What about building a web portal to feed your goldfish to mix server-side languages, web development, and hardware? There are so many ideas out there!
2. Notecard planning
As I mentioned earlier, having a few ideas on hand is always a really good idea. I like to use notecards for side project ideas (along with blog post ideas) because they force you to be concise, you can flip through ideas quickly, and they're super portable.
Keeping your ideas organized and in an easily accessible place means that when you have some free time, you won't have to restart the process of coming up with side project ideas.
Whenever you come up with an idea, write it down. When you can, transfer it to a notecard, or where you store your other project ideas. I used to store mine in a “personal goals” Github repo that was accessible with a few bash commands. But I find that notecards have become even easier, as I’ve started to carry a notebook around with me.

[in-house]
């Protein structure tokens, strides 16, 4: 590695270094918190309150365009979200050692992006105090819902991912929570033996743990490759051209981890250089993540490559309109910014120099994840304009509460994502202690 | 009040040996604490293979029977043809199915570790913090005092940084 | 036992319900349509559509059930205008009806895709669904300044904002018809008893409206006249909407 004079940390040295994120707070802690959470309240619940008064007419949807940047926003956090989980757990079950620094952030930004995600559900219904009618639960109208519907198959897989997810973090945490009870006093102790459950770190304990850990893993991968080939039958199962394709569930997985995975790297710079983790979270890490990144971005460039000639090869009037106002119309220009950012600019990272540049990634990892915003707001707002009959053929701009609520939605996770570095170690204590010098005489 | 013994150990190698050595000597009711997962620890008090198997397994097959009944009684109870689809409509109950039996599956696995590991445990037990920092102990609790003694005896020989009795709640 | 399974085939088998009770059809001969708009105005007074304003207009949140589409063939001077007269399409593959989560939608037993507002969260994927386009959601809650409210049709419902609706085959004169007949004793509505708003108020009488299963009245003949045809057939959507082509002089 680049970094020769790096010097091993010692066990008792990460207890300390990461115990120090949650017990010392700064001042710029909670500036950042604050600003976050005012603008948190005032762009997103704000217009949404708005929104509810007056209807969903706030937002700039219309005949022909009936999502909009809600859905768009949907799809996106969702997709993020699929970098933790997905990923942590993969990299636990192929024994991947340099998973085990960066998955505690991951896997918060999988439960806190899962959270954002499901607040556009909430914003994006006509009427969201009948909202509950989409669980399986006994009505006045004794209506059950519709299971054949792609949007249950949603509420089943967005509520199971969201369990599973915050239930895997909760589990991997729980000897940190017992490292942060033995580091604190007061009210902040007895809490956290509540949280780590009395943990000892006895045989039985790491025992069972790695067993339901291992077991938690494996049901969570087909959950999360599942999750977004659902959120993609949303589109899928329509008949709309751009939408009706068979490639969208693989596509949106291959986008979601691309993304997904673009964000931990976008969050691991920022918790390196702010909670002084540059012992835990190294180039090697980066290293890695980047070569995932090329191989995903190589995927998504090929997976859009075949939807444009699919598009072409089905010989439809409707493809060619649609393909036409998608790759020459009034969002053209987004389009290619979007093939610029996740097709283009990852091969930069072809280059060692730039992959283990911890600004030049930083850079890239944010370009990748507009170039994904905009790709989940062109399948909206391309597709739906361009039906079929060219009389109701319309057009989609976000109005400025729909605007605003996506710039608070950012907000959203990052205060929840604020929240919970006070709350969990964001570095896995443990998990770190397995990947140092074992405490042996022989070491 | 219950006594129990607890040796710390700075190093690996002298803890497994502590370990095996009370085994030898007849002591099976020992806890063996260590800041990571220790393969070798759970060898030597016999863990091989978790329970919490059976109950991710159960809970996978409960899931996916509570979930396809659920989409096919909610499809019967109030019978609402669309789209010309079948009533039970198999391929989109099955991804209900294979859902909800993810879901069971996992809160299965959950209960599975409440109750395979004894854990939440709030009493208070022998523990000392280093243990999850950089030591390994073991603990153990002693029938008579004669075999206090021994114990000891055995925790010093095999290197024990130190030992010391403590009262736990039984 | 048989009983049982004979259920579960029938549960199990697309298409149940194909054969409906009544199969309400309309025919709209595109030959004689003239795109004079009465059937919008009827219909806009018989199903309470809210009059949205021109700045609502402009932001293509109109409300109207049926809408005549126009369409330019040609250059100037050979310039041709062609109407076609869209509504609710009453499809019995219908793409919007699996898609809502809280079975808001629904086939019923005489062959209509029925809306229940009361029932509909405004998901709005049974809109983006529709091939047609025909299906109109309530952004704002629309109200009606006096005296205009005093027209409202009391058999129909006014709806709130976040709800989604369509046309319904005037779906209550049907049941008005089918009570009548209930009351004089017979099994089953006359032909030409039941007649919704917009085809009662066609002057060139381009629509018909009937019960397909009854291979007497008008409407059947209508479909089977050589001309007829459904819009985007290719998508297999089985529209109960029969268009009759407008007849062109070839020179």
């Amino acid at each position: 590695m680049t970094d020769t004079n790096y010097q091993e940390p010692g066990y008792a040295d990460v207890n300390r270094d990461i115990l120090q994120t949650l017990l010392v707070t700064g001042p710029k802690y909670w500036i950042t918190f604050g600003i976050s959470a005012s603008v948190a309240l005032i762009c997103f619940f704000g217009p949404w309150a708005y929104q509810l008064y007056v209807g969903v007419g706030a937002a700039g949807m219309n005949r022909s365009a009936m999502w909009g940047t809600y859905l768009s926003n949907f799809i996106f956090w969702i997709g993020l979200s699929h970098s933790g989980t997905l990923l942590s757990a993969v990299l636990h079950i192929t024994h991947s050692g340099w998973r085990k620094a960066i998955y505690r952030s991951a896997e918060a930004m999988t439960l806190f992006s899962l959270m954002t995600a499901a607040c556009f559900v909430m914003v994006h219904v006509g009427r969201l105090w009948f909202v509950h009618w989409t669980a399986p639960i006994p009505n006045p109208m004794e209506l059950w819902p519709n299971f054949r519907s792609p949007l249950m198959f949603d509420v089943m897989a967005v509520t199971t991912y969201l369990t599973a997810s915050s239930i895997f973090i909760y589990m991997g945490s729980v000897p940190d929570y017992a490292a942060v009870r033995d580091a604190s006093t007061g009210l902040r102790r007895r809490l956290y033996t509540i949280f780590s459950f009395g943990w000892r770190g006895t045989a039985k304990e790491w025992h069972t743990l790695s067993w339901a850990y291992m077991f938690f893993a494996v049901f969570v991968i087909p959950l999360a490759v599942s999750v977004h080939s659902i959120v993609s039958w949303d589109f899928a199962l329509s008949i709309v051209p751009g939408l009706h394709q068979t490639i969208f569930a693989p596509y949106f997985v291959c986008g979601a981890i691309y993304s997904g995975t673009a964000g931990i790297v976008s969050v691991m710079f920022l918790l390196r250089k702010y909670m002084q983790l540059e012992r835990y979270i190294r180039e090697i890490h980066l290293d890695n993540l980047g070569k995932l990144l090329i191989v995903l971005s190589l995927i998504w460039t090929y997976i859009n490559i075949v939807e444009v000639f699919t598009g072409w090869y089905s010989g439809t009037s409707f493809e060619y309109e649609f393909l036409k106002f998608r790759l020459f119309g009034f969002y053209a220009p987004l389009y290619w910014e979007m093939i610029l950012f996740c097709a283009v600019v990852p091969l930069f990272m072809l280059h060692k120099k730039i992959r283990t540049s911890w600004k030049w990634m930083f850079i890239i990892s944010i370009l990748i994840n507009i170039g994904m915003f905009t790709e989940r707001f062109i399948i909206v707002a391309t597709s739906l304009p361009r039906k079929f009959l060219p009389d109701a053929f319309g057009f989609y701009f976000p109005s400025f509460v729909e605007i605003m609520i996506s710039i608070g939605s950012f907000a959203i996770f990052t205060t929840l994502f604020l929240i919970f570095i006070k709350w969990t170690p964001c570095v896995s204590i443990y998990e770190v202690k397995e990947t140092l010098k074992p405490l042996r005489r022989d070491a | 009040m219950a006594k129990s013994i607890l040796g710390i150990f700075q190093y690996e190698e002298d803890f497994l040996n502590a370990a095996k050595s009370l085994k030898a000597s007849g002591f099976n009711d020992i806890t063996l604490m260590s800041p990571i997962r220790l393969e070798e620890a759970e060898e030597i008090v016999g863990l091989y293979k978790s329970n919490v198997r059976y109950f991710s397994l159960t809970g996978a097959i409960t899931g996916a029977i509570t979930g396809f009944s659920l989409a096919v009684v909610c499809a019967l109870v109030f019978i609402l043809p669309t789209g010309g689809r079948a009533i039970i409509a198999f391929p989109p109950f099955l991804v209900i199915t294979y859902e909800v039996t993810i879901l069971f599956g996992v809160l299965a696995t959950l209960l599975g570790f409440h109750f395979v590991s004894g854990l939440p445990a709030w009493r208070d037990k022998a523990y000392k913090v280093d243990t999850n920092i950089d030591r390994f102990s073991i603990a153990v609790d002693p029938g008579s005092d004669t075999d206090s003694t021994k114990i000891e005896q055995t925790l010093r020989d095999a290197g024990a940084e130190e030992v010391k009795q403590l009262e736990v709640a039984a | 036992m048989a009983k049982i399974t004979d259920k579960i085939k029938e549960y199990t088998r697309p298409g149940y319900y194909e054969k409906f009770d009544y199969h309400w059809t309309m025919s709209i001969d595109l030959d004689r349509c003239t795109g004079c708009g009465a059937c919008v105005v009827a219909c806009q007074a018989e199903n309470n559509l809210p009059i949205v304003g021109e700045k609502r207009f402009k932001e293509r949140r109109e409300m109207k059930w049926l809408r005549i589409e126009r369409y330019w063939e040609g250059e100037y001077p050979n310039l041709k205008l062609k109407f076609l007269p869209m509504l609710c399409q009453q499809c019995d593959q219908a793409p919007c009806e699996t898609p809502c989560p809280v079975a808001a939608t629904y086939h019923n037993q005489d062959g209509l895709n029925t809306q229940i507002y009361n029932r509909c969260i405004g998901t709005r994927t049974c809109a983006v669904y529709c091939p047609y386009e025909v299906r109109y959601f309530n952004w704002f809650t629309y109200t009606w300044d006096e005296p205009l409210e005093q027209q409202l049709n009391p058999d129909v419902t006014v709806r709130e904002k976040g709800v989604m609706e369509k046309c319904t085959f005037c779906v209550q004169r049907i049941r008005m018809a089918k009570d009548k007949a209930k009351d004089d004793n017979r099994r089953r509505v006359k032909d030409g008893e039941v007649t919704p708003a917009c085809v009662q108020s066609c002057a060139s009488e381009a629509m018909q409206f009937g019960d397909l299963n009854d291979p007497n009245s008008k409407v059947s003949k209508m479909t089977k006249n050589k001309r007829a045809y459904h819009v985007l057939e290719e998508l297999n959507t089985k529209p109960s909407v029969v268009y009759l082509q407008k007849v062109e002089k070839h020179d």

3. Oblique strategies
The final method for coming up with creative side project ideas is called oblique strategies.
Oblique strategies were created and published by Brian Eno and Peter Schmidt in 1975. They're cards with a variety of random comments or questions, intended to make you think of an idea from an alternative angle.
Example card text includes:
- Use an old idea.
- State the problem in words as clearly as possible.
- Only one element of each kind.
- What would your closest friend do?
- Work at a different speed.